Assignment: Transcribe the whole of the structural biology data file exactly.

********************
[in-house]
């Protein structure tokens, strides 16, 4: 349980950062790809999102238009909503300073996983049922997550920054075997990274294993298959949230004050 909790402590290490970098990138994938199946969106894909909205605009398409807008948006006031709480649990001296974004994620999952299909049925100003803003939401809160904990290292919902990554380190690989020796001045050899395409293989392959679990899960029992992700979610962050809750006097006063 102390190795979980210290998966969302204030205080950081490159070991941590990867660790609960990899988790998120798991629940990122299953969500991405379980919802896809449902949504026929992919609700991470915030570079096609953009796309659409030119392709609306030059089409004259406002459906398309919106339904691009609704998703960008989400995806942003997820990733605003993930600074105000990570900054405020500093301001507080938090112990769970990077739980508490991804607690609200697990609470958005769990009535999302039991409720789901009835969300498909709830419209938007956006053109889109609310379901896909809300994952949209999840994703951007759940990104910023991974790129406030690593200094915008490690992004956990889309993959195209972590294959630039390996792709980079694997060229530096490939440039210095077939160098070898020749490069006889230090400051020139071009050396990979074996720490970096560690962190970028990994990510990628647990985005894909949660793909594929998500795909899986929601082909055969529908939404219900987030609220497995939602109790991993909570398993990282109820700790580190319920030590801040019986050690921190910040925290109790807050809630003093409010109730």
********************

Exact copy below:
[in-house]
């Protein structure tokens, strides 16, 4: 349980950062790809999102238009909503300073996983049922997550920054075997990274294993298959949230004050 909790402590290490970098990138994938199946969106894909909205605009398409807008948006006031709480649990001296974004994620999952299909049925100003803003939401809160904990290292919902990554380190690989020796001045050899395409293989392959679990899960029992992700979610962050809750006097006063 102390190795979980210290998966969302204030205080950081490159070991941590990867660790609960990899988790998120798991629940990122299953969500991405379980919802896809449902949504026929992919609700991470915030570079096609953009796309659409030119392709609306030059089409004259406002459906398309919106339904691009609704998703960008989400995806942003997820990733605003993930600074105000990570900054405020500093301001507080938090112990769970990077739980508490991804607690609200697990609470958005769990009535999302039991409720789901009835969300498909709830419209938007956006053109889109609310379901896909809300994952949209999840994703951007759940990104910023991974790129406030690593200094915008490690992004956990889309993959195209972590294959630039390996792709980079694997060229530096490939440039210095077939160098070898020749490069006889230090400051020139071009050396990979074996720490970096560690962190970028990994990510990628647990985005894909949660793909594929998500795909899986929601082909055969529908939404219900987030609220497995939602109790991993909570398993990282109820700790580190319920030590801040019986050690921190910040925290109790807050809630003093409010109730």